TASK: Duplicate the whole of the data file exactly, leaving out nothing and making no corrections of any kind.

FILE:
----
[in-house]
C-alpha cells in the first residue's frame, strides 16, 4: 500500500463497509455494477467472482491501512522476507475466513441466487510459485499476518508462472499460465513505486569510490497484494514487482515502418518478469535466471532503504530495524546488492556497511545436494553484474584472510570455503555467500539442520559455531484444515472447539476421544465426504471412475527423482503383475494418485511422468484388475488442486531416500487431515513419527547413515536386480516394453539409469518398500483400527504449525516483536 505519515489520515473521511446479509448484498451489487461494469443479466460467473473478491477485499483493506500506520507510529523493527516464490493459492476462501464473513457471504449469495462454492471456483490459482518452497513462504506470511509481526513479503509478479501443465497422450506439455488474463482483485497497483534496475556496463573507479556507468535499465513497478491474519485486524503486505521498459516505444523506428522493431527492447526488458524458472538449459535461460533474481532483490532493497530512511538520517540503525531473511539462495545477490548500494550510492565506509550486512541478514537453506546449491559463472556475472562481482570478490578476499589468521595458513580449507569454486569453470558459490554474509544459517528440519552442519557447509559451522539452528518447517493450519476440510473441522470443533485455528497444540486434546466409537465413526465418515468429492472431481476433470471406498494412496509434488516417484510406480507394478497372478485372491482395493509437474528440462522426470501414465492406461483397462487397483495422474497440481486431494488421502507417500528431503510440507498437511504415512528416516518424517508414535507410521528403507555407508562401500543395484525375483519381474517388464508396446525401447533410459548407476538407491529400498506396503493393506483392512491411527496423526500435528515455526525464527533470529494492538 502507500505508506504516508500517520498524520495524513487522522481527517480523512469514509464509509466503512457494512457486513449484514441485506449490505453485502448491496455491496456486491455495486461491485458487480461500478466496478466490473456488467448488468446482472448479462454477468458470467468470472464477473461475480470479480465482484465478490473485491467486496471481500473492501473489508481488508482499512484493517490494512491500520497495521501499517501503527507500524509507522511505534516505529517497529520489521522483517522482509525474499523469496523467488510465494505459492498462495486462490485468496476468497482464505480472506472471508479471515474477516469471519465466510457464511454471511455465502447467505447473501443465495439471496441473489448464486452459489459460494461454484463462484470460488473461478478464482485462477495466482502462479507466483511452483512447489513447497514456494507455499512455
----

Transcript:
[in-house]
C-alpha cells in the first residue's frame, strides 16, 4: 500500500463497509455494477467472482491501512522476507475466513441466487510459485499476518508462472499460465513505486569510490497484494514487482515502418518478469535466471532503504530495524546488492556497511545436494553484474584472510570455503555467500539442520559455531484444515472447539476421544465426504471412475527423482503383475494418485511422468484388475488442486531416500487431515513419527547413515536386480516394453539409469518398500483400527504449525516483536 505519515489520515473521511446479509448484498451489487461494469443479466460467473473478491477485499483493506500506520507510529523493527516464490493459492476462501464473513457471504449469495462454492471456483490459482518452497513462504506470511509481526513479503509478479501443465497422450506439455488474463482483485497497483534496475556496463573507479556507468535499465513497478491474519485486524503486505521498459516505444523506428522493431527492447526488458524458472538449459535461460533474481532483490532493497530512511538520517540503525531473511539462495545477490548500494550510492565506509550486512541478514537453506546449491559463472556475472562481482570478490578476499589468521595458513580449507569454486569453470558459490554474509544459517528440519552442519557447509559451522539452528518447517493450519476440510473441522470443533485455528497444540486434546466409537465413526465418515468429492472431481476433470471406498494412496509434488516417484510406480507394478497372478485372491482395493509437474528440462522426470501414465492406461483397462487397483495422474497440481486431494488421502507417500528431503510440507498437511504415512528416516518424517508414535507410521528403507555407508562401500543395484525375483519381474517388464508396446525401447533410459548407476538407491529400498506396503493393506483392512491411527496423526500435528515455526525464527533470529494492538 502507500505508506504516508500517520498524520495524513487522522481527517480523512469514509464509509466503512457494512457486513449484514441485506449490505453485502448491496455491496456486491455495486461491485458487480461500478466496478466490473456488467448488468446482472448479462454477468458470467468470472464477473461475480470479480465482484465478490473485491467486496471481500473492501473489508481488508482499512484493517490494512491500520497495521501499517501503527507500524509507522511505534516505529517497529520489521522483517522482509525474499523469496523467488510465494505459492498462495486462490485468496476468497482464505480472506472471508479471515474477516469471519465466510457464511454471511455465502447467505447473501443465495439471496441473489448464486452459489459460494461454484463462484470460488473461478478464482485462477495466482502462479507466483511452483512447489513447497514456494507455499512455